Categories: Business, NPR Feeds

09-24-2014- Marketplace- Walmart Turns To Banking

September 24, 2014 - 5:02pm
Walmart is branching out into the banking industry. It's partnering with the prepaid credit card provider Green Dot to offer checking accounts to anyone over 18 who passes an ID check. Walmart says the low cost service will not require a minimum balance and will not charge fees for overdrafts or bounced checks. So what's in it for Walmart? Also, the U.S. launched at least 47 Tomahawk missiles targeting militant strongholds in Syria Monday night. These are the same missiles the Pentagon had wanted to phase out the purpose of over the next several years. What are the costs of these missiles? And how long will they be maintained during this campaign?
Categories: Business, NPR Feeds

09-23-2014- Marketplace- Gender Balanced Clinical Trials

September 23, 2014 - 5:50pm
Washington wants to put the brakes on U.S. companies that skirt taxes by merging with foreign companies. In the money world, we call that inversion. But will Jack Lew’s newly announced policies really make a difference? Plus, the National Institutes of Health announced today that it will give $10.1 million in grants to more than 80 scientists to work on gender balanced clinical trials. At present, most researchers work exclusively with male lab animals. They say that the hormonal cycles of female animals could skew study results. How will this $10.1 million help reverse gender bias in science research? We investigate.
Categories: Business, NPR Feeds

09-22-2014- Marketplace- Will Gotham Rescue Fox?

September 22, 2014 - 5:27pm
Just a week after the launch of Apple's iPhone 6, Blackberry is hoping to ride the smartphone wave with the introduction of its newest device, the Passport. Blackberry sales have been less than stellar in recent years, but it's banking that this new phone, designed in a partnership with Porsche, will pull the Canadian-based company out of the financial doldrums by appealing to a niche smartphone market. Plus, it’s the start of the fall season and the once unbeatable television network FOX has taken a few hits of late since the audience decline of American Idol. Could the much anticipated show Gotham, which premieres tonight, help improve Fox’s ratings woes? We report.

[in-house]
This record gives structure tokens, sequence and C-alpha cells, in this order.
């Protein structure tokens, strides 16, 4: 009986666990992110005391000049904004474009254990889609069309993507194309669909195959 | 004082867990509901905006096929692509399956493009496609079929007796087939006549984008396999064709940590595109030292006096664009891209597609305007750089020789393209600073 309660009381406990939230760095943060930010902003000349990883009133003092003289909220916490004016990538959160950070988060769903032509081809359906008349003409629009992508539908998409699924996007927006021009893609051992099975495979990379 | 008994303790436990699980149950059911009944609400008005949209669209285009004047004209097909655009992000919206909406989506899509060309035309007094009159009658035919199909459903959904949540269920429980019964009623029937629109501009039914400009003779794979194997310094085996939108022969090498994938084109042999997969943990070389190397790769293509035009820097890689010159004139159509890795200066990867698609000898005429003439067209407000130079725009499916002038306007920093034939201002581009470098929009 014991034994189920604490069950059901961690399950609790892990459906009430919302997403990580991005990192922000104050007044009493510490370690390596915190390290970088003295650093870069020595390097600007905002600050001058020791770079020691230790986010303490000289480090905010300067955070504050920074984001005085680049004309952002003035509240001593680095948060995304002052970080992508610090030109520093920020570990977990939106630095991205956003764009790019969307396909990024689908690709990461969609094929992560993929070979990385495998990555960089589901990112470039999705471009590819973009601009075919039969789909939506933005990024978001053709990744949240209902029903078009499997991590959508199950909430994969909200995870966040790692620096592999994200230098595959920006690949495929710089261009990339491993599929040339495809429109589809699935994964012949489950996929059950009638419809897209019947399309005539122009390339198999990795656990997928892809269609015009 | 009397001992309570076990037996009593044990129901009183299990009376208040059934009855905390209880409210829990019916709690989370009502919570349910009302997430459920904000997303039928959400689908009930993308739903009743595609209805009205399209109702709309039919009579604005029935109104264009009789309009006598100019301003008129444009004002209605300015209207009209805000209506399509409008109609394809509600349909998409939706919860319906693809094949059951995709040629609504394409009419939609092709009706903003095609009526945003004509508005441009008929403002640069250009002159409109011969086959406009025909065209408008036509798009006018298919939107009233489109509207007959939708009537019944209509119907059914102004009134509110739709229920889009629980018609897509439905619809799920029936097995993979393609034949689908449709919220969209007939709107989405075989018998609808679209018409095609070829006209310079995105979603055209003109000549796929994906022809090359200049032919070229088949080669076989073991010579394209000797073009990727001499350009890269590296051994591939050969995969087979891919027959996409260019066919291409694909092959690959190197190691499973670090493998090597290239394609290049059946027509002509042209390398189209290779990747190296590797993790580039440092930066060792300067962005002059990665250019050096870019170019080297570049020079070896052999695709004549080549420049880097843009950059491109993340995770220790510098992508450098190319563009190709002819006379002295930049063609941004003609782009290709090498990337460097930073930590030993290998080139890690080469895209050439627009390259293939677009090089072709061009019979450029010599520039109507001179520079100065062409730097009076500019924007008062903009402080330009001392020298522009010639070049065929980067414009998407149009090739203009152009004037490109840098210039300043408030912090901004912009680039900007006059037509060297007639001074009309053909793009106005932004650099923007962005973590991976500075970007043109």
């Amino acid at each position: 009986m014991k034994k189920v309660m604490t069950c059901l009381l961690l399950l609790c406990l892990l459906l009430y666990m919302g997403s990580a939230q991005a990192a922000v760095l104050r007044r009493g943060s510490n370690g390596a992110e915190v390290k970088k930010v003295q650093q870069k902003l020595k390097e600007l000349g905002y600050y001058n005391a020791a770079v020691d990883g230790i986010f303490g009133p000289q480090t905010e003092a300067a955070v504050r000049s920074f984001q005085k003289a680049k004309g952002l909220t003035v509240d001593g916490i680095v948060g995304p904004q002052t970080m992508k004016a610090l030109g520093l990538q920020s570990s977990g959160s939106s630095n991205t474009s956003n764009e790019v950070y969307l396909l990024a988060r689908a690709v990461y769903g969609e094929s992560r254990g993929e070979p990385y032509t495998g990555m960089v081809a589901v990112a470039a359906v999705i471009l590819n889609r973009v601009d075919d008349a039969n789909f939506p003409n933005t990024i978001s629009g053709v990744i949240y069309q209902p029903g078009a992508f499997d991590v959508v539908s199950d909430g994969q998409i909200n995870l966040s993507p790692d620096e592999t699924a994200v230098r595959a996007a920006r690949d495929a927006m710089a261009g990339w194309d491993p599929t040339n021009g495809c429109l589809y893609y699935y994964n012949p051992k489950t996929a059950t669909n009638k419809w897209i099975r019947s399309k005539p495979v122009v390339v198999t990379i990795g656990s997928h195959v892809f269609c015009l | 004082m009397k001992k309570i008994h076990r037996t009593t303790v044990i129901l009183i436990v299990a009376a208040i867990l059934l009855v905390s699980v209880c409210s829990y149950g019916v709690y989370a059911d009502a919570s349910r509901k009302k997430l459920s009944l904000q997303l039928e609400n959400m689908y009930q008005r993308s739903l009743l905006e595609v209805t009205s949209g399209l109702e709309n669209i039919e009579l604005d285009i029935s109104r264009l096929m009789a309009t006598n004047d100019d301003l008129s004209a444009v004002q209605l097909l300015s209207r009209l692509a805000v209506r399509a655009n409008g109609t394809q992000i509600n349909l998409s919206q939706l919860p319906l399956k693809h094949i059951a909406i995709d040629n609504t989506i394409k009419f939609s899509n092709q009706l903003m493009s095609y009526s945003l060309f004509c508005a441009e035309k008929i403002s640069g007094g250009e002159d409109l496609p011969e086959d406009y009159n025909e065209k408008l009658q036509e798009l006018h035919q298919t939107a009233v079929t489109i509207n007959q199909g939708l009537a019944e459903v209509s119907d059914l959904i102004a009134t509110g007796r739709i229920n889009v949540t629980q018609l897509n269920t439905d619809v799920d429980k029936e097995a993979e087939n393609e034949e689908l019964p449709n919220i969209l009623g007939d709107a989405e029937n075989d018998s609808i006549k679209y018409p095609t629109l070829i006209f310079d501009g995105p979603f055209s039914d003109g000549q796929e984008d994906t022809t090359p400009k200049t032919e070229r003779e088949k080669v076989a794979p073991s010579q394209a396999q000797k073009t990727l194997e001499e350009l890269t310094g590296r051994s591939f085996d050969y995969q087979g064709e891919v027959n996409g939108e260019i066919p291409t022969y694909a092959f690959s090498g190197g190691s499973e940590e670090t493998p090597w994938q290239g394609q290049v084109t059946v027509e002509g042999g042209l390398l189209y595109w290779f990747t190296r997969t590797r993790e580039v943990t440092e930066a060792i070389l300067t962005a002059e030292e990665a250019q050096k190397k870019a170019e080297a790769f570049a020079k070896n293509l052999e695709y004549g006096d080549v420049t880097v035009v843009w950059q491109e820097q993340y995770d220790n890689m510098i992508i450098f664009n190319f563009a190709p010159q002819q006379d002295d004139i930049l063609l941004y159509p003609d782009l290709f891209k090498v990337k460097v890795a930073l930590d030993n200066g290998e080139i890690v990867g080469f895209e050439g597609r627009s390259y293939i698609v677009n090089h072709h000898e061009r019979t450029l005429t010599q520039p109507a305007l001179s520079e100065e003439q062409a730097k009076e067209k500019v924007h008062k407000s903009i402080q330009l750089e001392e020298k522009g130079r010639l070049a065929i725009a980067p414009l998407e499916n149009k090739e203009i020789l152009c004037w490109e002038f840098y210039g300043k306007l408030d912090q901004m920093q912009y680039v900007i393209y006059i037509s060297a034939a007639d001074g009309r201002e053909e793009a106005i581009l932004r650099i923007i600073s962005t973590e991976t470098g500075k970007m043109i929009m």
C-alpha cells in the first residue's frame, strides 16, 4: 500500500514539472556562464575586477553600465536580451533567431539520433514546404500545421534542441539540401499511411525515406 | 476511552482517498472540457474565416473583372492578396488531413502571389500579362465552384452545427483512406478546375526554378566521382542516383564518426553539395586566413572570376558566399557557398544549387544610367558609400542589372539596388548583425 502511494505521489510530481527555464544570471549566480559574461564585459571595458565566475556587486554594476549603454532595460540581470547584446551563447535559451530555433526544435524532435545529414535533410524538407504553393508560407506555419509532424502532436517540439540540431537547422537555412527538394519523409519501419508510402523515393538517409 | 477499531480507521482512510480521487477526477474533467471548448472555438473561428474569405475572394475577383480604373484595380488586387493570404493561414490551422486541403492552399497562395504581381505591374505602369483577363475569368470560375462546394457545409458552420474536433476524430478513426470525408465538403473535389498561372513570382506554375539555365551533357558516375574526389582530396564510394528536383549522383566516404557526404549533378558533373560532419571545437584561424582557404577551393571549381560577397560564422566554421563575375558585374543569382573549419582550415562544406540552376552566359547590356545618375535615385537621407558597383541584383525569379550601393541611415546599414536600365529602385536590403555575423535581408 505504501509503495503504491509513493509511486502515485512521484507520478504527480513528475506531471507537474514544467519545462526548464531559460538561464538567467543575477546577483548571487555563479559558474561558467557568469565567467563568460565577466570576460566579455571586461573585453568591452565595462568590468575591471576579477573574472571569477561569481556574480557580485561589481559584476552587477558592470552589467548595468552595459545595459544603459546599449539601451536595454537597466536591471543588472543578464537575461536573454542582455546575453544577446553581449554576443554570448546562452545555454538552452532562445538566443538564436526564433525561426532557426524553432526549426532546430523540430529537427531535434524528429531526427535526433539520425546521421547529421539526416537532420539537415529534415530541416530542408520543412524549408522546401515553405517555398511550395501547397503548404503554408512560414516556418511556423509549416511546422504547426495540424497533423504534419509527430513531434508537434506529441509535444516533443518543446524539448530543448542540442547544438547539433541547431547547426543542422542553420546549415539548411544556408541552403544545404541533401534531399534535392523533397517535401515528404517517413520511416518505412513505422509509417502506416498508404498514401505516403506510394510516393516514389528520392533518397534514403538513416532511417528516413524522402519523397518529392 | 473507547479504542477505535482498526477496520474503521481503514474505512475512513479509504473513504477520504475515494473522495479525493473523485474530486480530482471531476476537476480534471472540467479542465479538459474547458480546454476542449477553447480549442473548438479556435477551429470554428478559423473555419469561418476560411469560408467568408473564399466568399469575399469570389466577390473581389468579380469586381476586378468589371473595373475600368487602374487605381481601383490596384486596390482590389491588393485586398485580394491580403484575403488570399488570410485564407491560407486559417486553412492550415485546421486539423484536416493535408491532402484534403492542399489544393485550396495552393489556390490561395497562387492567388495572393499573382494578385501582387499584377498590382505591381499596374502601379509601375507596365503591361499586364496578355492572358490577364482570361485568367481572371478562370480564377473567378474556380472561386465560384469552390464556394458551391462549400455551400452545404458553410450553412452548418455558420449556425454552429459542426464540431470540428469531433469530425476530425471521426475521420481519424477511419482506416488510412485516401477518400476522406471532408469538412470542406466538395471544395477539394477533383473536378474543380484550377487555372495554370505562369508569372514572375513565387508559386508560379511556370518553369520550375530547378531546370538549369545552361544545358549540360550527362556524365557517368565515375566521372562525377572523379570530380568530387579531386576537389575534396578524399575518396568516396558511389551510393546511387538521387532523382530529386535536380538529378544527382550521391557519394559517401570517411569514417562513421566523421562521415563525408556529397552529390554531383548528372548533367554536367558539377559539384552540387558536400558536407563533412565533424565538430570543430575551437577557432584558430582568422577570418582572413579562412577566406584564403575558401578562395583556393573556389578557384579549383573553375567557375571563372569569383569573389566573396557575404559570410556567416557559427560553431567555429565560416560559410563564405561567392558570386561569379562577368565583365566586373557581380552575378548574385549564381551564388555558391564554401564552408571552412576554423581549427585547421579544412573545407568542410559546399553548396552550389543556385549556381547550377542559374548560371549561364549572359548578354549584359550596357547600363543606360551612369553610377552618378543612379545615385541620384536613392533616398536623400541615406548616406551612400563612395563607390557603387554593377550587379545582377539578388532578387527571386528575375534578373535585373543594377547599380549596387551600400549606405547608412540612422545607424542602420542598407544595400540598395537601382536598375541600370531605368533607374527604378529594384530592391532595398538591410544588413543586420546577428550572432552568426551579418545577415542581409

Categories: Business, NPR Feeds

09-19-2014- Marketplace- This may Suit SAP

September 19, 2014 - 5:38pm
As Alibaba, the Chinese e-commerce behemoth, debuts on the New York Stock Exchange we look at its ambitious founder Jack Ma and consider his significance. Plus, entrepreneur Jesse Herzog has designed a new kind of work suit and it’s a one piece suit with a twist. He calls it the suitsie. The concept might make you laugh (or not), but its creation begs the question: when did workplace dress codes, especially for office workers start to change? We investigate. Also, if your workplace has had you book travel plans on a website, chances are you used programming from the software company, Concur. Well, the Seattle-area based company is being gobbled up by another software giant, SAP. The cost of the deal for the German-based company? Over $8 billion. The acquisition is also expected to increase SAP's number of users for its cloud-based technology from 38 to 50 million users.
Categories: Business, NPR Feeds

09-18-2014- Marketplace- Space Race Gets Added Boost

September 18, 2014 - 5:45pm
Nearly half of all households in major cities don’t have enough money saved to cover essential expenses in an emergency, according to a new study from Corporation for Enterprise Developments. We look at how much people are benefiting from the recovering economy when a job loss or major medical bill can derail their financial lives. Plus, the commercial space race is getting an added boost. Blue Origin, Jeff Bezos’ space venture, has announced a partnership with another space company to develop a new rocket engine. One that could potentially replace the Russian engines the US relies on – and gain an advantage over his rival, Elon Musk. Also, tomorrow the White House will unveil its campaign effort to curb sexual assaults on college campuses. It's called "it's On Us" and it focuses on the men's role in preventing sexual violence. Schools have been responding with training programs, tighter security etc.  But there is a cost to getting these programs off the ground.
Categories: Business, NPR Feeds